Canon announced on Tuesday that it plans to become one of the first companies to take advantage of the new procedures that ICANN will put in place in 2010 or 2011 to allow creation of new gTLD names (global Top Level Domains).
For the non-geeky, a Top Level Domain will essentially mean that visitors will be able to type simply “canon” into their address bar of their browser instead of canon.com. The biggest appeal of these addresses is their simplicity for consumers to find and remember them.
Despite the appeal of the simplicity of these addresses, a recent Wired article also pointed out several issues with using them. Many web browsers now allow searching by typing a term into the address bar – what will those browsers do when a Top Level Domain (also a single word like “canon”) is entered there? Also, email programs will not recognize an address like john.smith@canon as a valid address. Issues like these will have to be dealt with before TLD’s can become a convenient part of everyday usage.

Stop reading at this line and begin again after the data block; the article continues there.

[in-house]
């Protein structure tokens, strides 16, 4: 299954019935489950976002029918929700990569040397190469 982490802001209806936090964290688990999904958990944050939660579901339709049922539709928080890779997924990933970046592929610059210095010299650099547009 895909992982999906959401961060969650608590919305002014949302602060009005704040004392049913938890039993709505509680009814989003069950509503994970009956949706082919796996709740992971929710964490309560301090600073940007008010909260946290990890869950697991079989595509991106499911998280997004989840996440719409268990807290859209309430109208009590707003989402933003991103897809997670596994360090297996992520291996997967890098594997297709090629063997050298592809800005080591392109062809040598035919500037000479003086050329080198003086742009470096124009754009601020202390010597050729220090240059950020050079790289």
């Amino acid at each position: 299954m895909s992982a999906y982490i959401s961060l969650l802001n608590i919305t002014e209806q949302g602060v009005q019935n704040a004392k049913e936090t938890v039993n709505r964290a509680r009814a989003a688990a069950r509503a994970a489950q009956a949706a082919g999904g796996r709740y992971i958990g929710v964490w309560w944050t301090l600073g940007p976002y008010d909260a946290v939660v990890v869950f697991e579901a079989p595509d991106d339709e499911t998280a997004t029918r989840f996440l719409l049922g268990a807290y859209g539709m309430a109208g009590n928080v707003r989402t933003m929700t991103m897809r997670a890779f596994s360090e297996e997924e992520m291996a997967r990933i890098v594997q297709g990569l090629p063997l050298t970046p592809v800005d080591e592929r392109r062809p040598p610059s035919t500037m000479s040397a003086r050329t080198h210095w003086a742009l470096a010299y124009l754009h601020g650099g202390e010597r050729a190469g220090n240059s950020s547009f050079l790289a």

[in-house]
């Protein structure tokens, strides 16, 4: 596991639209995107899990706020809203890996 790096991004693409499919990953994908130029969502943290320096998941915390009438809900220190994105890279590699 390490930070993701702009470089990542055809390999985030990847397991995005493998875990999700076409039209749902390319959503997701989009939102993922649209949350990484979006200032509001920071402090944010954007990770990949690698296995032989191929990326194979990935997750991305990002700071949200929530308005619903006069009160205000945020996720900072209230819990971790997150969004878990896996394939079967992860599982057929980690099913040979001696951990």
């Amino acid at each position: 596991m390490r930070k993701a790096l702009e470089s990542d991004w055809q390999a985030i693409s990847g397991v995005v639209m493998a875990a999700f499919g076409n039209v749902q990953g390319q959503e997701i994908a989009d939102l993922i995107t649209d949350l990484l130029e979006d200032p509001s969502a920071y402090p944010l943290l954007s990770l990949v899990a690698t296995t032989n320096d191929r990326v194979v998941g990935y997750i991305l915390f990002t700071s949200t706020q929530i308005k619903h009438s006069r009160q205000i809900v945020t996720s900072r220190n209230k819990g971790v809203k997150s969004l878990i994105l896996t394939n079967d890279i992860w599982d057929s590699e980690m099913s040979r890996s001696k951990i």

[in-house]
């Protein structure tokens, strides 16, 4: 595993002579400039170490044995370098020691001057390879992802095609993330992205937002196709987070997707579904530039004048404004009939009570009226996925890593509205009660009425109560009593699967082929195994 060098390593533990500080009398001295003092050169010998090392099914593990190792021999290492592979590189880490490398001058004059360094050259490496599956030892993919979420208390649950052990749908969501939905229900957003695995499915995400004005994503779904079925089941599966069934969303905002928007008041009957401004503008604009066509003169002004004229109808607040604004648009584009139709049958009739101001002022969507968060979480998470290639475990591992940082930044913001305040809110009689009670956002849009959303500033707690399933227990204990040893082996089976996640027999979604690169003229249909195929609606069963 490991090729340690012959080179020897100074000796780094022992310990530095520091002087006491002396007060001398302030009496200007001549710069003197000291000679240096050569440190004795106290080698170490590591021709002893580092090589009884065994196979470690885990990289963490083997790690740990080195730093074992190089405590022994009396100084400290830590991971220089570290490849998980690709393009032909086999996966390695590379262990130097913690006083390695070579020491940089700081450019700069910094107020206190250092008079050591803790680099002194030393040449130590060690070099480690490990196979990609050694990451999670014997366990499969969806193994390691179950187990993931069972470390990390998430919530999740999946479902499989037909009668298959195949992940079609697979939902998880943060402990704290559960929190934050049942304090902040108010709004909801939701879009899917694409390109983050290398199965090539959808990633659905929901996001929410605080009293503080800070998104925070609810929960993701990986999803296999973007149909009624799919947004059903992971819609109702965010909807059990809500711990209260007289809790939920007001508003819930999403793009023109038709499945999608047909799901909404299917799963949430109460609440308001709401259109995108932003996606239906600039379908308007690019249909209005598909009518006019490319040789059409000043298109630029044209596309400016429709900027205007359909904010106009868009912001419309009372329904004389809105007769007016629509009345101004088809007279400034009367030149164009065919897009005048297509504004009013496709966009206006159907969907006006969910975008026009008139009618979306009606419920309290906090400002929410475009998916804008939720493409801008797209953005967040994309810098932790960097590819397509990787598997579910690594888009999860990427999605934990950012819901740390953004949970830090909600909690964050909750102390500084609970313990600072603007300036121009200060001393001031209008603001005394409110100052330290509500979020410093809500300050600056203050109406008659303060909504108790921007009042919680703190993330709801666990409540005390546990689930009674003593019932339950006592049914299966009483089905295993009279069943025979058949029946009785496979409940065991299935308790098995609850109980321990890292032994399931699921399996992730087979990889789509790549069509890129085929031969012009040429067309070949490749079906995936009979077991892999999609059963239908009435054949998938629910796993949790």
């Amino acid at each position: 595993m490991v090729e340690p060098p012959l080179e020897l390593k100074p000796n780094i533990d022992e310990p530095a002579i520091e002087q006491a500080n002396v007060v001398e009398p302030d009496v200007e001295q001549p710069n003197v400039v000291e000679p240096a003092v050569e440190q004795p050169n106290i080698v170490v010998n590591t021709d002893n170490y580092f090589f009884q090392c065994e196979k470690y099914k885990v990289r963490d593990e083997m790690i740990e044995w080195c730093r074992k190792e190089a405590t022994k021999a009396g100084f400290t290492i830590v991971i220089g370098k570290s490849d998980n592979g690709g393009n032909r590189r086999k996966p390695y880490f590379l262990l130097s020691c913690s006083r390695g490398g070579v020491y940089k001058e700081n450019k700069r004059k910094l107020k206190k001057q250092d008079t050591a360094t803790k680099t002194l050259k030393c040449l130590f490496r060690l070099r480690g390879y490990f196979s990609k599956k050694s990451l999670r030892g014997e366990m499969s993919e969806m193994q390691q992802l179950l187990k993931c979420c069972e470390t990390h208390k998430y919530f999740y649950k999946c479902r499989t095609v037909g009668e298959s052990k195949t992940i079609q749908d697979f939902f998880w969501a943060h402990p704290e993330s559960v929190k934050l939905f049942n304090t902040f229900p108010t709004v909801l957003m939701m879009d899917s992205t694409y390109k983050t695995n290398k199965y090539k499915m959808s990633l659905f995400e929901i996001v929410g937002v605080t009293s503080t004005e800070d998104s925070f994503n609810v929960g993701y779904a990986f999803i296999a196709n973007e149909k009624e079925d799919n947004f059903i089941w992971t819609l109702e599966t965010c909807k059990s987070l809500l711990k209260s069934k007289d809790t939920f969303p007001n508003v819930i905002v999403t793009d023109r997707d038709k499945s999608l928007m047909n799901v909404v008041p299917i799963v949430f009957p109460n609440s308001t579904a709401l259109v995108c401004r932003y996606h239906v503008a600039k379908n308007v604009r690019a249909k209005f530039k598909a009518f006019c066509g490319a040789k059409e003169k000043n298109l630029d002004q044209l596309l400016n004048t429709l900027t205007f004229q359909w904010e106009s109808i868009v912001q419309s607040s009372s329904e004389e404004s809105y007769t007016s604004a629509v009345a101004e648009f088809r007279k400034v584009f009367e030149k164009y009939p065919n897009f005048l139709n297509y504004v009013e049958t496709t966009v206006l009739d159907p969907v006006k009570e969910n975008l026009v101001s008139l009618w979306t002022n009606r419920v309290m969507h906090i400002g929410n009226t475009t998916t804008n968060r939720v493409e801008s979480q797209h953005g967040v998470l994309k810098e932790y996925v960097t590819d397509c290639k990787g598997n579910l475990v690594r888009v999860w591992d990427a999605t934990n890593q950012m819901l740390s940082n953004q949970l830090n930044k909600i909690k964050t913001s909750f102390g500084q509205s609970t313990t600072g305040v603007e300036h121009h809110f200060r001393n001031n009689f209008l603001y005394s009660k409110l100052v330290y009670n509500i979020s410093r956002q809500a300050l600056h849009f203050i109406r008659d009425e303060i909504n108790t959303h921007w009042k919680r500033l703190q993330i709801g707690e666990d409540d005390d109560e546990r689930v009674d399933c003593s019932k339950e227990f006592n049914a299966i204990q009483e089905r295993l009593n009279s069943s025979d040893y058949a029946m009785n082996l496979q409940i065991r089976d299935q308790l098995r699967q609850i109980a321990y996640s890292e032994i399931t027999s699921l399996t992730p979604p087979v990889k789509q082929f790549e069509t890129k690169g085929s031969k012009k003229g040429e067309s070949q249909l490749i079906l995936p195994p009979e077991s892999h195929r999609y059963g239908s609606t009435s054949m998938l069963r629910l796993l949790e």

Registration of TLD’s will be a complex and expensive process, unlike the current domain registration process where five minutes and around $10 will get you any available .com for a year from a registrar like GoDaddy.com. Draft rules for Top Level Domain registration will require a public notification stage, vetting of the company by ICANN, and a minimum fee of $185,000.
Top Level Domains like “scrapbook,” “scrap,” “digitalscrapbook” and other related terms might be very appealing to certain companies in the scrapbook industry, in addition to their own company names. However, given the high price tag for registration, the list of companies in the industry with the budget for making a TLD purchase is fairly small. It will be interesting to see going forward if any of these companies see a TLD as a good investment, or if any new start-ups form to take advantage of the concept in the scrapbooking and crafts industry.